Egyptian Minister of Health Adel Adawy announced this week that a report has found 92 percent of married women in Egypt have undergone female genital mutilation (FGM). He reported his findings in the 2014 Egypt Demographic and Health Survey.
The barbaric procedure takes place between the ages of nine and twelve. Adawy said only 31 percent of those procedures actually took place with a doctor. However, the report also found that “50 percent of married women in Egypt favor female genital mutilation and is in accordance with religious teachings, while 30 percent believe it should be banned.”
Egypt banned FGM in 2007 “after a young girl died during the operation.” The law forbids anyone from performing the procedure. Authorities also closed the loophole that allowed girls to undergo FGM for health reasons.
But parents are determined to get around the law. In February, Awataf Mohamed Ali told The Guardian she wanted a doctor to perform FGM on her 10-year-old daughter Shahd. Ali insisted without the surgery her daughter would be “ill-mannered,” do “bad things,” and be “badly behaved.” Ali heard the arguments about FGM, but resisted to conform.
“My husband strongly feels that she should be circumcised,” she claimed. “It’s an inherited process, something that’s been going on for a very long time, and basically they want to continue it.”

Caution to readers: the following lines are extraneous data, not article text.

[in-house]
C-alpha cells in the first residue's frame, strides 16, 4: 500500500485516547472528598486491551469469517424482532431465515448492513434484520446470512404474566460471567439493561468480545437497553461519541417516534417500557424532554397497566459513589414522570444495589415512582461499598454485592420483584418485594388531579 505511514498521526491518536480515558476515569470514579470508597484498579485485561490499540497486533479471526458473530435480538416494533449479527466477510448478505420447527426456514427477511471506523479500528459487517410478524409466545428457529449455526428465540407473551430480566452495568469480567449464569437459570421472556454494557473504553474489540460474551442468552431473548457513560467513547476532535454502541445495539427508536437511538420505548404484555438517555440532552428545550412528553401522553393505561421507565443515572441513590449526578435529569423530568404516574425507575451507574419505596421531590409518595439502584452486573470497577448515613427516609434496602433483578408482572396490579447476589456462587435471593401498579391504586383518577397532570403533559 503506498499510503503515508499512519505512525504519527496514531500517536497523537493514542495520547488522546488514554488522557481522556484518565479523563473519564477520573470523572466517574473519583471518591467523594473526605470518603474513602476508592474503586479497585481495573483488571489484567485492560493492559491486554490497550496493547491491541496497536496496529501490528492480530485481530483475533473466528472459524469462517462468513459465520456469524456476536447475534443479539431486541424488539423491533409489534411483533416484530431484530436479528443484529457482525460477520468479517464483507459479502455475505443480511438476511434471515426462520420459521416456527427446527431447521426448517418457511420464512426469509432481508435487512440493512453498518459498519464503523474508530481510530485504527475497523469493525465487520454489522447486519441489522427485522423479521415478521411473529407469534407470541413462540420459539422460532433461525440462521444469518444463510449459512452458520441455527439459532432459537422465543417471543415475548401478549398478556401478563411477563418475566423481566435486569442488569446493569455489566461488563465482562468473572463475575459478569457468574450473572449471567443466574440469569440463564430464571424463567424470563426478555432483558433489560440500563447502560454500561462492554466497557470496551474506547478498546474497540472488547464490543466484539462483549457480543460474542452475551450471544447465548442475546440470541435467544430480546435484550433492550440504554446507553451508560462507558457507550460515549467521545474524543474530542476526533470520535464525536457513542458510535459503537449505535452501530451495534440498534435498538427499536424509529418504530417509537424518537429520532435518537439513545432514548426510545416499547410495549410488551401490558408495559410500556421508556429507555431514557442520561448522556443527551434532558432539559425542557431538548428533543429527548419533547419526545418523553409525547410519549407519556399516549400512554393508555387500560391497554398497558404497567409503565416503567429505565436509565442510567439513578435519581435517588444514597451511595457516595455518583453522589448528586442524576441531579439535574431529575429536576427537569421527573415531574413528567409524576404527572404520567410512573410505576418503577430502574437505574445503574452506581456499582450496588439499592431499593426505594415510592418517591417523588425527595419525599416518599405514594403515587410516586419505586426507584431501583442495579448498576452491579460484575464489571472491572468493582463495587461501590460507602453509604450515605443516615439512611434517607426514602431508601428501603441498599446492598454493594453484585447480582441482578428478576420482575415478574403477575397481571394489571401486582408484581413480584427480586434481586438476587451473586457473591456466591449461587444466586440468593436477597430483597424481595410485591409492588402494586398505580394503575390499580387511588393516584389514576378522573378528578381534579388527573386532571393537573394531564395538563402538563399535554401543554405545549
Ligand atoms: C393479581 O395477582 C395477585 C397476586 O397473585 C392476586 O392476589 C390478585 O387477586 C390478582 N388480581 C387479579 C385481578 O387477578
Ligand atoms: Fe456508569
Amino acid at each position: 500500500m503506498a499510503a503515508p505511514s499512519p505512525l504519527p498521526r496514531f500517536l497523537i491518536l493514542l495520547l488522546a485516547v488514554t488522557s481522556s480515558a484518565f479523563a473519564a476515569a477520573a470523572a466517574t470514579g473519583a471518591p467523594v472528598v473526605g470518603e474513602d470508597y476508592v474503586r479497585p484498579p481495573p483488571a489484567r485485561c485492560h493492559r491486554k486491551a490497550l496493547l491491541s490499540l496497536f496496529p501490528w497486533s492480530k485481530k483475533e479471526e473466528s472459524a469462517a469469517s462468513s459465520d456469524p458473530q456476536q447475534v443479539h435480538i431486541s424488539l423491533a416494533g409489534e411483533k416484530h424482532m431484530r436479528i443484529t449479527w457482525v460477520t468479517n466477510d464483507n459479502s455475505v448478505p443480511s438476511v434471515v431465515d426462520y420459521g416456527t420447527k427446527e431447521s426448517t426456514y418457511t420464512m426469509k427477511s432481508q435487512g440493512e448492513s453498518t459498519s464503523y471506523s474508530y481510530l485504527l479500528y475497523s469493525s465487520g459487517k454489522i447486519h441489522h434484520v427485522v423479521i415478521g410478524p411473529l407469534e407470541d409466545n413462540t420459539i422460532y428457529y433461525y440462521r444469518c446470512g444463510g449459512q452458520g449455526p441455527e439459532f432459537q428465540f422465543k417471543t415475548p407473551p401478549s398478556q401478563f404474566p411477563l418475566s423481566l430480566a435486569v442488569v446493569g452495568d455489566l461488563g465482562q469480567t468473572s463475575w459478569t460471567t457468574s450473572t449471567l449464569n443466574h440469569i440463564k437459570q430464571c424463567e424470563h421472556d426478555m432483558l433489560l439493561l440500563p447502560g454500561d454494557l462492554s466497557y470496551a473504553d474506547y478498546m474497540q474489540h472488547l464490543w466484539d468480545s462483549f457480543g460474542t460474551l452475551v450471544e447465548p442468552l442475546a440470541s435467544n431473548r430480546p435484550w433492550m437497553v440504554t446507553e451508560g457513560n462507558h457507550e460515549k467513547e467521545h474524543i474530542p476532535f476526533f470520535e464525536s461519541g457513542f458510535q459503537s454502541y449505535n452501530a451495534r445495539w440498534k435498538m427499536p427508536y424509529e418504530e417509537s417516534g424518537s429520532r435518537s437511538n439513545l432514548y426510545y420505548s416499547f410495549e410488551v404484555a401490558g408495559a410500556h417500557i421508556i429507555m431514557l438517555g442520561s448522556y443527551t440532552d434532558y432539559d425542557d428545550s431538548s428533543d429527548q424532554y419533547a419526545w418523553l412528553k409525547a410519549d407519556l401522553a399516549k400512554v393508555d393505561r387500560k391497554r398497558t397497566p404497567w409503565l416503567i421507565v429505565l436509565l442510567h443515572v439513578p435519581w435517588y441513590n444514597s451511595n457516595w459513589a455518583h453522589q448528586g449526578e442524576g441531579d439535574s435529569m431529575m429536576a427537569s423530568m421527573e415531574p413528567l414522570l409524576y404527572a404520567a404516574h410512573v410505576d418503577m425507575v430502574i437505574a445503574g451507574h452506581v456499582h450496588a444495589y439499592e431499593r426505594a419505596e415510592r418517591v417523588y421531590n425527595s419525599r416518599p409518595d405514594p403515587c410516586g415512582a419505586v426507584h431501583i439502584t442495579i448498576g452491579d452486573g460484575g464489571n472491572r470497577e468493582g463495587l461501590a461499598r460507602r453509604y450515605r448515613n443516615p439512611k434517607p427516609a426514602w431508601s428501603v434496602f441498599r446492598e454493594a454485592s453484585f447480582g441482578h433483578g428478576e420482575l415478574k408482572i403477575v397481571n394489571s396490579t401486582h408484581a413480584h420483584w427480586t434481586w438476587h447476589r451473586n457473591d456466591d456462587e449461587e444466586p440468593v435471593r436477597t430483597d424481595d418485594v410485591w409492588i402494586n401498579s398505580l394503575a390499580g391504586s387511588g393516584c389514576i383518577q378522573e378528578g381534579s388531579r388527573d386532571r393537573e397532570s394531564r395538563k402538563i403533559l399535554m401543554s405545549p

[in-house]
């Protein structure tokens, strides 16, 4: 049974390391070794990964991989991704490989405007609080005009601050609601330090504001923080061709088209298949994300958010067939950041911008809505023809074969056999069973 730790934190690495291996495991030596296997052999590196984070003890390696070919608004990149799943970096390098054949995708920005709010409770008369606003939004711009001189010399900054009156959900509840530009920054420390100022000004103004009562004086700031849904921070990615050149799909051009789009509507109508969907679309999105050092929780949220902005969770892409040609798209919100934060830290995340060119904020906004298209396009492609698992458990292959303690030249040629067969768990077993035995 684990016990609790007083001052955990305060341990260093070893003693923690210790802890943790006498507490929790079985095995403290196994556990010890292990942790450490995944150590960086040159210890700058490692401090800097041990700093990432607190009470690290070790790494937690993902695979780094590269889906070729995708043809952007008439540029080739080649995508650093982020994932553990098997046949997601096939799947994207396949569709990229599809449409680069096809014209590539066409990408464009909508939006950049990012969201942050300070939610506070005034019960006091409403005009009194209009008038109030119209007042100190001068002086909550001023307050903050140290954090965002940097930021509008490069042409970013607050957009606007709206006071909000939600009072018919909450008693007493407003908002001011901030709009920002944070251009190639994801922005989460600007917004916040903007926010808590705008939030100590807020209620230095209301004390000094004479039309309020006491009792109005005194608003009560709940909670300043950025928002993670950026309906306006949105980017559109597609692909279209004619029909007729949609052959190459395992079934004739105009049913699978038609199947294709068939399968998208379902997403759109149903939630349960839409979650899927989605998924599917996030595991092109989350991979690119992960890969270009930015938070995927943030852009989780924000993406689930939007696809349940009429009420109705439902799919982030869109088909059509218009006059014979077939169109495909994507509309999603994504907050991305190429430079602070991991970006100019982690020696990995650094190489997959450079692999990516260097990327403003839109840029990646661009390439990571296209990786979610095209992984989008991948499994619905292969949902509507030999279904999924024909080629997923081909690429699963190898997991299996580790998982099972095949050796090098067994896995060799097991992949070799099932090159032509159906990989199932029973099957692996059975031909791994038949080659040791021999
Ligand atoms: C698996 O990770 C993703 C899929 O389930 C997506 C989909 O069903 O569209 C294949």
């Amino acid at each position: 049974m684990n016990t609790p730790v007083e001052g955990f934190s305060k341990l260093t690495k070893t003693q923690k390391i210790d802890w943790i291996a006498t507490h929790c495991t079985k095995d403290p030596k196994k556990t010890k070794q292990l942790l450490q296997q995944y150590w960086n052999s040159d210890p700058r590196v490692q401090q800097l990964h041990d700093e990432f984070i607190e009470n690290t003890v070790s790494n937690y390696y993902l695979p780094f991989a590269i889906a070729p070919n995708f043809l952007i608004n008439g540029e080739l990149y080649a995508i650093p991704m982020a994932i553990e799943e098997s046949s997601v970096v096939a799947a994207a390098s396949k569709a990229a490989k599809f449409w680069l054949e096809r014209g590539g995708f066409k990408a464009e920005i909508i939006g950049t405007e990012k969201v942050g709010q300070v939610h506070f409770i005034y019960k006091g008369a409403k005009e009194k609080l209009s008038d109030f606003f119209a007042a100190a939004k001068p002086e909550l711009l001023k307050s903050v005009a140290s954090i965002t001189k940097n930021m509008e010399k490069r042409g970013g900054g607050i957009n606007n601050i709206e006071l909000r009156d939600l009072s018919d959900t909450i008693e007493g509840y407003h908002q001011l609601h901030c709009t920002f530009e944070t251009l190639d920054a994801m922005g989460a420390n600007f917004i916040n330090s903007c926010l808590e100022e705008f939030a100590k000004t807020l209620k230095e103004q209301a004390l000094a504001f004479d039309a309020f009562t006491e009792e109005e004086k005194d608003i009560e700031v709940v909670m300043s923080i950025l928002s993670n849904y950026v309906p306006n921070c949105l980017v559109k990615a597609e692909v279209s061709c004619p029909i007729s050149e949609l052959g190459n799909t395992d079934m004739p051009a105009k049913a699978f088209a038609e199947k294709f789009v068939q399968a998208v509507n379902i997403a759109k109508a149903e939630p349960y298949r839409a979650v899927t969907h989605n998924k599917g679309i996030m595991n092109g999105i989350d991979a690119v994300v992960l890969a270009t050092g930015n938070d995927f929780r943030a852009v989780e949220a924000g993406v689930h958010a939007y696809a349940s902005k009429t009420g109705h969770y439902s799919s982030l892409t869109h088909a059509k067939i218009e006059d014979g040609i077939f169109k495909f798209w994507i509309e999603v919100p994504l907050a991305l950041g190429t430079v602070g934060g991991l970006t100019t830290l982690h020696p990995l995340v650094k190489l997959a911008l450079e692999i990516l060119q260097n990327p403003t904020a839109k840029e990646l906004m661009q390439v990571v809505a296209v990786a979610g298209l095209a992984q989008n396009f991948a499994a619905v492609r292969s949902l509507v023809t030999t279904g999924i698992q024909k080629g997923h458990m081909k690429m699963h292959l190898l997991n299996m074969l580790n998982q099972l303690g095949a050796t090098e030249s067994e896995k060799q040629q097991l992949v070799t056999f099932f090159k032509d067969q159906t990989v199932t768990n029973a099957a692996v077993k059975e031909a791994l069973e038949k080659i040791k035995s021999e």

In 2014, the World Health Organization reported “more than 125 million girls and women alive today have been cut in the 29 countries in Africa and Middle east where GM is concentrated.” Somalia tops the list with 98 percent:
In eight countries, almost all young girls are cut. In Somalia, the prevalence is 98 percent, in Guinea 96 percent, in Djibouti 93 percent and in Egypt, in spite of its partly Westernised image, 91 percent. In Eritrea and Mali the figure is 89 percent and a prevalence of 88 percent was reported in both Sierra Leone and Sudan.
An Egyptian doctor received prison time in January 2015 after 13-year-old Sohair al-Bata’s died from the surgery. The court sentenced the man “to two years in prison with hard labour for manslaughter and three months for performing the banned practice.” Authorities also sentenced al-Bata’a’s father to three months in prison.